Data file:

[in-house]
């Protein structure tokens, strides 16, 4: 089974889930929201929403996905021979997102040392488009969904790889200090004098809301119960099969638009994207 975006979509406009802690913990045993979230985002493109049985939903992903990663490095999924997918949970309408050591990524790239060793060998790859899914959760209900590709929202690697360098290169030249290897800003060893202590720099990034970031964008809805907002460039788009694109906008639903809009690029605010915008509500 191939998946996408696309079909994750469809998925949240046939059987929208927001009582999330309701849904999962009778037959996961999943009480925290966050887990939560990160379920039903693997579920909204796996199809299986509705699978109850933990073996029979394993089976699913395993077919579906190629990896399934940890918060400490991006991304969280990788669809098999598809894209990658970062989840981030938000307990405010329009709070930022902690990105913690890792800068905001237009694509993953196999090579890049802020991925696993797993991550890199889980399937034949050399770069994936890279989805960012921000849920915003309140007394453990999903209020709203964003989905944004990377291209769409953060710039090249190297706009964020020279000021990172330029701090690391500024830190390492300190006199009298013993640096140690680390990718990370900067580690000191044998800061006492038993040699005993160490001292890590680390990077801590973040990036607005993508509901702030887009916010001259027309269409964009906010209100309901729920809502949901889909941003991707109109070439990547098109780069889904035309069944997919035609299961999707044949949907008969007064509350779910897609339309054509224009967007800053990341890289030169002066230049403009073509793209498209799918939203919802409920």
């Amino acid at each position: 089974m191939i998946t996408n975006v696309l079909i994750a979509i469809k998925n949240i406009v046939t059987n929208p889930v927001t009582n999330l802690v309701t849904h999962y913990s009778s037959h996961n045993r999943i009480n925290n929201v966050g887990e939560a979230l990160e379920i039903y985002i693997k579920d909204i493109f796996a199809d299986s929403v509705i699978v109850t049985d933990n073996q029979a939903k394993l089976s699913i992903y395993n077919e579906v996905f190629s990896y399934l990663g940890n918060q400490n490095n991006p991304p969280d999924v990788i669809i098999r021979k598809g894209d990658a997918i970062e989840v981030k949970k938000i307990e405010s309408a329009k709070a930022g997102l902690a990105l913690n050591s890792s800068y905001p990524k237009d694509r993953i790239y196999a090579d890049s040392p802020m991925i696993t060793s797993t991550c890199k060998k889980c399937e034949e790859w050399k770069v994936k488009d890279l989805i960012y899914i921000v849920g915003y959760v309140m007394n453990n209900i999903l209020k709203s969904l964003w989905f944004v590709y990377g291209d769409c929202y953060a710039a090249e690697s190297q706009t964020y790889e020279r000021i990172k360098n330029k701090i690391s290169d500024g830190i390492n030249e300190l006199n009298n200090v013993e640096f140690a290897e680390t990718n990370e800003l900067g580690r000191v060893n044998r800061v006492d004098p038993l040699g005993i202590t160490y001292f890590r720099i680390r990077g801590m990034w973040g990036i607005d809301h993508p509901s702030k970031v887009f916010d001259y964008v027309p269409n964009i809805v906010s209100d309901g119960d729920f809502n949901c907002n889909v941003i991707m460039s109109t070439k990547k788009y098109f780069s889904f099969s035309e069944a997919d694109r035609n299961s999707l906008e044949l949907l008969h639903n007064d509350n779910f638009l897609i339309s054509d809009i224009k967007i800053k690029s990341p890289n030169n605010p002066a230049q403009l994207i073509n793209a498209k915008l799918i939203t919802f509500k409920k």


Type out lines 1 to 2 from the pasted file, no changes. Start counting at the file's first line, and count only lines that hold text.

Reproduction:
[in-house]
């Protein structure tokens, strides 16, 4: 089974889930929201929403996905021979997102040392488009969904790889200090004098809301119960099969638009994207 975006979509406009802690913990045993979230985002493109049985939903992903990663490095999924997918949970309408050591990524790239060793060998790859899914959760209900590709929202690697360098290169030249290897800003060893202590720099990034970031964008809805907002460039788009694109906008639903809009690029605010915008509500 191939998946996408696309079909994750469809998925949240046939059987929208927001009582999330309701849904999962009778037959996961999943009480925290966050887990939560990160379920039903693997579920909204796996199809299986509705699978109850933990073996029979394993089976699913395993077919579906190629990896399934940890918060400490991006991304969280990788669809098999598809894209990658970062989840981030938000307990405010329009709070930022902690990105913690890792800068905001237009694509993953196999090579890049802020991925696993797993991550890199889980399937034949050399770069994936890279989805960012921000849920915003309140007394453990999903209020709203964003989905944004990377291209769409953060710039090249190297706009964020020279000021990172330029701090690391500024830190390492300190006199009298013993640096140690680390990718990370900067580690000191044998800061006492038993040699005993160490001292890590680390990077801590973040990036607005993508509901702030887009916010001259027309269409964009906010209100309901729920809502949901889909941003991707109109070439990547098109780069889904035309069944997919035609299961999707044949949907008969007064509350779910897609339309054509224009967007800053990341890289030169002066230049403009073509793209498209799918939203919802409920």